Morgan Dollar Value
Morgan dollar value – what affects it?
No doubt about it – there is nothing more thrilling than finding something out about the coin you just bought that you didn’t know – taking your Morgan dollar value higher than you thought.
We are going to look at some of those factors here and discuss the kind of things that will make the difference between profit and loss in your coin dealing. The one thing we cannot take out of the equation is desire. If your coin is particularly special or if it is, for instance, one which will make up a gap in your collection, then it is worth more to you than any other Morgan silver dollar out there at the time.
If you are collecting on the basis of the mints that issued the Morgan silver dollar, and you have examples from Philadelphia, San Francisco, Denver, and New Orleans – but you are missing one from Carson City – you may well be tempted to pay over the odds for such a coin. A dealer, or site, that you are thinking of buying from may not know this, so you get a relative bargain because the Morgan dollar value is worth more to you, than it is to them.
There is a whole list of factors which affect the price you will pay.
The most important and obvious one is that the condition of the coin is paramount. A deeply soiled, indistinguishable coin will invariably fetch a lower price than one which is crisp, well minted, clean and has a deep luster.
What are we looking for?
Because there are no variations in the design of the coin throughout its history – this is not going to be a factor in any Morgan dollar value pricing decision. There is no difference in appearance between the 1902 Morgan and a 1921 Morgan.
Morgan silver dollars only have two basic variations:
- The date the mint struck them
- The location of the mint that struck them
The US Mint produced Morgan dollars over a period of 27 years. This was broken down into two periods. One was a continuous production run between1878 and 1904. The other was a one-year production cycle in 1921.
Within these periods there are around 100 variations in the series overall. Of these varieties, so many coins were produced in certain years, and from certain mints, that around 50 of these variations can still be bought for less than a hundred dollars. The Morgan dollar value is lower as these tend to be the lower grades of MS-60 to MS-63.
There are then a series of coins which comprise around 25 of the 100 variations which can fetch between $100 and $500.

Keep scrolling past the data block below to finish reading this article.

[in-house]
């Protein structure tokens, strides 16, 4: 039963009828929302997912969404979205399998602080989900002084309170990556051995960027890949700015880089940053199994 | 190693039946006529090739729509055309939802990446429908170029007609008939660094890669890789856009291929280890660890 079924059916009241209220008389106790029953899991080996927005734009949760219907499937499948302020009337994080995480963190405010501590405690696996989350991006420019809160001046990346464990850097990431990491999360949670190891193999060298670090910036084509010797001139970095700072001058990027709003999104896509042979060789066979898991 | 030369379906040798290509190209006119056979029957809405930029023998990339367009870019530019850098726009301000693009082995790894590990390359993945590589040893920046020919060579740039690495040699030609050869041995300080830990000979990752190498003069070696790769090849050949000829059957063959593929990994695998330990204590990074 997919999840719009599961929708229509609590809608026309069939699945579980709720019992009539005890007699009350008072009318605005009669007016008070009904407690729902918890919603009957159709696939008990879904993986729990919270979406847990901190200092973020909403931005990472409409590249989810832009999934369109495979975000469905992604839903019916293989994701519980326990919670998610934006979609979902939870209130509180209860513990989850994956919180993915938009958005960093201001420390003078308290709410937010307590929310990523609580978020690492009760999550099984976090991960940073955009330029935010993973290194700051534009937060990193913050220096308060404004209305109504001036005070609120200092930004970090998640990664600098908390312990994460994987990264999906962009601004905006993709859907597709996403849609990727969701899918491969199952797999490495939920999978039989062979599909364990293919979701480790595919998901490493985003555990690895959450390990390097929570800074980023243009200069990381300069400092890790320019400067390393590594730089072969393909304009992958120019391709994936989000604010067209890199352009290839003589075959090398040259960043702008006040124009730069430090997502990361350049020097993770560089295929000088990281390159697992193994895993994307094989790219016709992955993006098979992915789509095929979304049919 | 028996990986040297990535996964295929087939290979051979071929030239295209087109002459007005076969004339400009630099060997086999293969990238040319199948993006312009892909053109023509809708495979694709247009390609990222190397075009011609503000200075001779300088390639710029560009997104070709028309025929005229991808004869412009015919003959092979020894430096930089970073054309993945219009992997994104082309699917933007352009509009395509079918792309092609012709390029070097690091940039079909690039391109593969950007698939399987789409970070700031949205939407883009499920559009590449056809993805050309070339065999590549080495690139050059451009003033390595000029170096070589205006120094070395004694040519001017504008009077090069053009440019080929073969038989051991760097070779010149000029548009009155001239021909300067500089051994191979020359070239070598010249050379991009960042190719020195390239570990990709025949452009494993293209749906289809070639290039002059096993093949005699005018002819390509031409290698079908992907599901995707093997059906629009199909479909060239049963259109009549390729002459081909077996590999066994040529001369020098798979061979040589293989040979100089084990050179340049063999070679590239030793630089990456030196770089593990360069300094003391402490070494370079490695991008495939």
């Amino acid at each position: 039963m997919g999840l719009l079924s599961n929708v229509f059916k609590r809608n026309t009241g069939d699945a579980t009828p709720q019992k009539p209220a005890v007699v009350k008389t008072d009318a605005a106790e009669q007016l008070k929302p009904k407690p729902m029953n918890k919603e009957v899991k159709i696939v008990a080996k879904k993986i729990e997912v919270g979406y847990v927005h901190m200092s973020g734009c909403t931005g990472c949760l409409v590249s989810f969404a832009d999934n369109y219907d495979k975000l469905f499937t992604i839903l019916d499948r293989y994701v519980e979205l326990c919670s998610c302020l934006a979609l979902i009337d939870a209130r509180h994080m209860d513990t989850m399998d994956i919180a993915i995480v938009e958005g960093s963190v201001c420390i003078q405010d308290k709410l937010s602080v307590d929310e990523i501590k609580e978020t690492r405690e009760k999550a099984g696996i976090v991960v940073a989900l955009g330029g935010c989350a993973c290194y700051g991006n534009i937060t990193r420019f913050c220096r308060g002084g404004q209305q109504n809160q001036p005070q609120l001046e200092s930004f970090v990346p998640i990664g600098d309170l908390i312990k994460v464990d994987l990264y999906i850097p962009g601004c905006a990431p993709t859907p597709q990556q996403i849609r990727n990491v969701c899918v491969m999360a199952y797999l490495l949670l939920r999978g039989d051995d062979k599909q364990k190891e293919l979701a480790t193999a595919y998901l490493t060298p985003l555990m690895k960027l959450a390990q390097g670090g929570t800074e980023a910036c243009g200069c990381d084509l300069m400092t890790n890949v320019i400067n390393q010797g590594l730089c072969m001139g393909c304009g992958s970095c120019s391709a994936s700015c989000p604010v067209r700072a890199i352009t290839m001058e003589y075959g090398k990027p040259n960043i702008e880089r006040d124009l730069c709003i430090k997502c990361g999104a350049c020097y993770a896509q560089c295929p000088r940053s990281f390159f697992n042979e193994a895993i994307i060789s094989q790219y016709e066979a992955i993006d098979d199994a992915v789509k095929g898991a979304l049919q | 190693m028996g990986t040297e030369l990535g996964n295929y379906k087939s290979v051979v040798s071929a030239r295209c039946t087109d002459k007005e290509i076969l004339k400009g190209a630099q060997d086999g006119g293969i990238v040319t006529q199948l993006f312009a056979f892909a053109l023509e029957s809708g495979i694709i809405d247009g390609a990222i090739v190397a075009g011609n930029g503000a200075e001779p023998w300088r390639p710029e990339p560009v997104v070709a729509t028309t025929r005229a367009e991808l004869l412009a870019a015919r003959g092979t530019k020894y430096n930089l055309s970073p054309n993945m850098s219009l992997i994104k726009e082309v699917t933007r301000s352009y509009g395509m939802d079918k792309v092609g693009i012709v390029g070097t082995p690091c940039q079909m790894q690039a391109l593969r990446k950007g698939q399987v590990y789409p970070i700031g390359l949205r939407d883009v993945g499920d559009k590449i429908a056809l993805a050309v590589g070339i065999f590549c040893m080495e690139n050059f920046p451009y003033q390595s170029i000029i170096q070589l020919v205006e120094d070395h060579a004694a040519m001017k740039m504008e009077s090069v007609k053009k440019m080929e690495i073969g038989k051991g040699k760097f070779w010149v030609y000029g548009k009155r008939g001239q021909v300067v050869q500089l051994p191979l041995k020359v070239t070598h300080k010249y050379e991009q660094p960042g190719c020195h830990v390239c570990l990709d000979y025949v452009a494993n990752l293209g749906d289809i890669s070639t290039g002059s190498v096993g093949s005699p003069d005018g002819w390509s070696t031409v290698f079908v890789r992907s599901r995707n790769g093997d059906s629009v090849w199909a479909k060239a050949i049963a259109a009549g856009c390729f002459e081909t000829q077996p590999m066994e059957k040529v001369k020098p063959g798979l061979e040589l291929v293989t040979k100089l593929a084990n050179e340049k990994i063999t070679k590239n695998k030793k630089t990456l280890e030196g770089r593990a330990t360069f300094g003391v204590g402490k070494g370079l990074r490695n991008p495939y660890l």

After this, there are several tranches of rare coins which can fetch over $1000 – some extremely rare ones reaching as high as six figures or more.
Over time, the market has seen most of the coins out there, and there is good knowledge of the numbers struck and the likely amount left in circulation. Less than one in five of the originally minted Morgan silver dollars survive today.
Before the Morgans stopped being struck, in 1904, it was almost a license to print money.
In fact, the coins were recalled and melted down by the government, after 1918, to pay for the United States role in the First World War.
The fun comes in guessing where the melt value of the silver introduced the temptation to sell the coins – not for their Morgan dollar value or their coin value – but for their inherent melt values – and which coins are left in the market.
Melting down an 1893-S or an 1889-CC may have seemed like a good idea at the time but now the numismatic value of these two coins is comparatively astronomical.
Availability is the key
Gold coins have always had collectability in the United States. The problem with gold is that it is expensive. This makes it accessible only to the relatively few people who can afford it.
Silver has always been the poor man’s gold. Such coins are far more affordable – and the coin price that much lower. Morgan dollar values, by comparison with something like a gold Saint Gaudens Double Eagle, seem cheap.
As with any collection, there are certain standout items – or “must haves” – which every collector should aspire to.
In the world of Morgan silver dollars, the key dates are the 1878 Morgan, 1889 Morgan, 1890 Morgan, and 1891 Morgan.
Sites like PCGS (Professional Coin Grading Service) are a great guide to prices and regularly updated for those who want to shop around and research the coins they have, or those they intend to buy.
Impartial grading and authentication are paramount when establishing the Morgan dollar value of a coin. PCGS, for example, have graded over 41,282,834 coins. Their site is a valuable source of information for beginners and experts alike. You can find it here.
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The Morgan Silver Dollar is an essential part of American History. The first was released in 1878 and became an immediate success. We have sourced 3 different versions of this iconic coin. These will be an investment as well as a family heirloom for generations to come.
Morgan Silver Dollar
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